Aluminum body structure at 2012 NAIAS

Auto industry behind 8-ball by choice with lighter auto bodies


While Bob Lutz writes ranting op-ed pieces at Forbes against so-called, right-wing Volt bashers, the auto industry sits there like a bump on a log, still behind in achieving the weight reductions via aluminum body structures necessary to make both EVs and IC engine cars fully efficient.

Bob Lutz has the right to say that Volt bashing by right wingers is harming American workers. However, he misses the point that failure on the part of the industry to act on the behalf of all its customers isn’t helping either. And one area that he misses, centers not on propulsions, but on the lack of large (yes, large) lightweight body structures, which would avail more jobs, greater efficiency for all auto lines and help the energy reduction.

I strongly suggest Mr. Lutz especially remind himself how much effort it takes to be able to afford an automobile today. He may have earned every dollar he ever made, but he may have forgotten what is really important to customers - affordability; and right now, the EV is very far from that goal. And smaller cars are not what Americans want, although they are paying dearly for it anyway.

He may also applaud the Volt propulsion technology, as do I for example, but he is constantly missing the point when government (read taxpayer) money has to be used to support sales. While I have mostly been a supporting fan of Mr. Lutz, I wish he would expend that mouth energy toward something that would really make a difference, like low-cost, lightweight body structures.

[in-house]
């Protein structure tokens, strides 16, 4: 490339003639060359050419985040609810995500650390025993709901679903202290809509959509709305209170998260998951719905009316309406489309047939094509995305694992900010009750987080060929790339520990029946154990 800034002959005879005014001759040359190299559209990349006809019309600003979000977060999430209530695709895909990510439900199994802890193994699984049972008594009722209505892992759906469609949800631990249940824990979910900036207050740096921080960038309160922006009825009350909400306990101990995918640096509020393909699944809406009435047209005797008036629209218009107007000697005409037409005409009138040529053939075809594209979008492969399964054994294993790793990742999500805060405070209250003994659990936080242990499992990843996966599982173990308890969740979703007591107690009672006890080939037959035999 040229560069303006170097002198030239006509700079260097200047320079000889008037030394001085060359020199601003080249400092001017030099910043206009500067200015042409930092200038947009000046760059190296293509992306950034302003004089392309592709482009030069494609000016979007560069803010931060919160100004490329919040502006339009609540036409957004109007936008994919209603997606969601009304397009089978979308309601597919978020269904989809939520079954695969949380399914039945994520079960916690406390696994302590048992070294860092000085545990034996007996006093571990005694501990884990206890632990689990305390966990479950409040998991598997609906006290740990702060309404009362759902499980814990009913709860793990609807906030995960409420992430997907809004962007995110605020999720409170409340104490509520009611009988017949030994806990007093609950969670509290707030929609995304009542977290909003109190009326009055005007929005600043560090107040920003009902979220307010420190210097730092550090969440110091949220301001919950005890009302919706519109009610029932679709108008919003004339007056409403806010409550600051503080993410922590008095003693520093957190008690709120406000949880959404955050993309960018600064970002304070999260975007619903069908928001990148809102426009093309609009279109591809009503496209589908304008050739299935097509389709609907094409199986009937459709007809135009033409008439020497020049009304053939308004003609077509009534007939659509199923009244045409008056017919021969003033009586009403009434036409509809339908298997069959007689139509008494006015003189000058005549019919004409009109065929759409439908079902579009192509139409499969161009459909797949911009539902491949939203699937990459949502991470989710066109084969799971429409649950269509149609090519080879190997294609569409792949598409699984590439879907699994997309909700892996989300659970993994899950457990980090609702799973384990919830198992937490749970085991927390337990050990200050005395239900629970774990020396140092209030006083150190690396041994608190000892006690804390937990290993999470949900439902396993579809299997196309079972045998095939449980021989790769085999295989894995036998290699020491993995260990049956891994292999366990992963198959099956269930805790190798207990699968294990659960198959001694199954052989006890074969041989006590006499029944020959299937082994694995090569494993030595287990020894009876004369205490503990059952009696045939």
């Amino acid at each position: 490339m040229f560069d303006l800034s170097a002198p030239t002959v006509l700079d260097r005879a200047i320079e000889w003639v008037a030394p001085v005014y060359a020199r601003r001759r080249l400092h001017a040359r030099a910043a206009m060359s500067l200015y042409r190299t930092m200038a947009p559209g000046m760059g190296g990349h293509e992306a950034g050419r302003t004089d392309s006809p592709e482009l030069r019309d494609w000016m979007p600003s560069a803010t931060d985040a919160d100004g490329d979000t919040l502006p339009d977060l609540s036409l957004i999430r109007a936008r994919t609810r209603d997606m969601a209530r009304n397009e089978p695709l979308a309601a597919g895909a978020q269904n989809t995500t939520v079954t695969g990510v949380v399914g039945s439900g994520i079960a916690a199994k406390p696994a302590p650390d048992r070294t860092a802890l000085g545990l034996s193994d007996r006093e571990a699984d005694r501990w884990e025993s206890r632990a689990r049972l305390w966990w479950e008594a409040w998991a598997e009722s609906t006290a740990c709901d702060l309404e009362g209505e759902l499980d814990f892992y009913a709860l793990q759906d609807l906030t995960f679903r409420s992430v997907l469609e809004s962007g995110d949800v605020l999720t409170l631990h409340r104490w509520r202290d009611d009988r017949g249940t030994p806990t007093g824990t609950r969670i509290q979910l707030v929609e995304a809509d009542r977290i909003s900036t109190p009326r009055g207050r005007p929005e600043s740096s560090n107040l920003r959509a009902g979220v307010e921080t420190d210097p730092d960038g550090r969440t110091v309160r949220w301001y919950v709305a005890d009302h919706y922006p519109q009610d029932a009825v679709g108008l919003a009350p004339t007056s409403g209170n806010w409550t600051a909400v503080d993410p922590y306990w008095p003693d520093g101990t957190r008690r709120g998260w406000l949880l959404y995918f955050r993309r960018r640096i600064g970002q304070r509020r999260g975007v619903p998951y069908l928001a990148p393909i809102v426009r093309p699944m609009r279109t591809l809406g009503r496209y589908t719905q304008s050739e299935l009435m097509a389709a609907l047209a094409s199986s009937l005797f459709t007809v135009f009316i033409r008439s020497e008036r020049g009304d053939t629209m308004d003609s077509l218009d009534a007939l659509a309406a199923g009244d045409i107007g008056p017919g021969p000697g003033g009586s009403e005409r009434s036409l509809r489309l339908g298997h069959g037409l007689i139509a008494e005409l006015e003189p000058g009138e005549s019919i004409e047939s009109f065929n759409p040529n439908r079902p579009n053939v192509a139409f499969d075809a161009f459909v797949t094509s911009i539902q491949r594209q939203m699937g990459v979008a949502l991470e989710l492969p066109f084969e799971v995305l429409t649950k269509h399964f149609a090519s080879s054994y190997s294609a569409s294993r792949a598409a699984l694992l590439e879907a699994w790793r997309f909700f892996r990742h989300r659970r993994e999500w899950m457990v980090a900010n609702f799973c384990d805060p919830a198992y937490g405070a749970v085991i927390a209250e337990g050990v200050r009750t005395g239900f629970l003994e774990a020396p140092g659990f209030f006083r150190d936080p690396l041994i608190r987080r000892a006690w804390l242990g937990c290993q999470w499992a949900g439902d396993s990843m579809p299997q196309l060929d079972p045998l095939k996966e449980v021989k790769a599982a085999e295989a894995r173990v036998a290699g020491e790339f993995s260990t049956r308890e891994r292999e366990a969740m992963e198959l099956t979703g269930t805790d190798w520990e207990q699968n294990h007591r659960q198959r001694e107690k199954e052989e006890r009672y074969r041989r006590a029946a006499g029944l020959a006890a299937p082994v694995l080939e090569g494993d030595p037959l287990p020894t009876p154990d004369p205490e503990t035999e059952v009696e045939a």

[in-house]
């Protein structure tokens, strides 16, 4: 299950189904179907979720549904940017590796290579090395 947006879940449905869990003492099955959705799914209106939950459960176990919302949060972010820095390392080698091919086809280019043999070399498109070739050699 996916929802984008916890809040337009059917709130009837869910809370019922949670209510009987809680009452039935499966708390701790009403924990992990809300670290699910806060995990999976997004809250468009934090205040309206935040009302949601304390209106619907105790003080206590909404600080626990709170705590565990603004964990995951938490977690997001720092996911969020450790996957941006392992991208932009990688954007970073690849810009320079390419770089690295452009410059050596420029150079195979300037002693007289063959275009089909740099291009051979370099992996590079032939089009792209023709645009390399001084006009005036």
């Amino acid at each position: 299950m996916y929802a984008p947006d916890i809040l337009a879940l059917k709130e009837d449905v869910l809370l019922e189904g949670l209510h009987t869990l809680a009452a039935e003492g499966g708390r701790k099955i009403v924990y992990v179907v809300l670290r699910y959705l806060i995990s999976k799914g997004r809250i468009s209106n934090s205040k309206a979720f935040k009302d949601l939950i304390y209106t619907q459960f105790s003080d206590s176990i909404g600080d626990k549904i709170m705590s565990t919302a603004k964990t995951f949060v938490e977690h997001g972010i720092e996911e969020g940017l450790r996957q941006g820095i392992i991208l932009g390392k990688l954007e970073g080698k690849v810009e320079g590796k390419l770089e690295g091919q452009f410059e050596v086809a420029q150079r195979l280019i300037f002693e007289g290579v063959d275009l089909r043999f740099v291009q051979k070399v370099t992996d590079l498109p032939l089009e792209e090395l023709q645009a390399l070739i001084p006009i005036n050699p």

Anyone with a rational mind knows the auto industry is expending serious sums of money on propulsion technologies like the Volt, when it should be spending at least as much on the next wave of auto bodies. Why? Weight reduction is where the problems really reside. It is public enemy #1 of both the EV and the IC engine automobile; and Lutz knows that..

I agree with Lutz on one point: It gets sickening after a while; you know, all the side comments about how inefficient the IC engine cars are while the EVs are too damned expensive for the average driver; and I admit that I'm one of them speaking out. Truth is, both comments are right, but not for a lack of technological advancements.

The EV has surely come a long way from barely getting much attention to getting greater acceptance, so much that they are no longer on special displays at the 2012 NAIAS. And the downsizing of IC engines with turbos is making a statement; albeit still not enough to reach that 54.5 MPG by 2025.

When it comes to cost, though, the choice of lithium is not a slam dunk either. First, it is limited in supply; there is very little, if any, in America. Most of the supply is in Bolivia; and China has been courting the Bolivians to secure supplies for their needs; and they have gold to pay for it, while we have Bernanke dollars.

We need a cheaper battery like zinc-air. Yet, Lutz never ever mentions that. He touts HCCI a bit, but seems hopelessly lost when it comes to discussing split-cycle engines with any knowledge. I asked him that very question in December on the phone at a call-in show, and he dodged the question. The when I wanted to clarify the question at NAIAS in Detroit, he didn’t have time; OK, he’s a busy man.

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Comments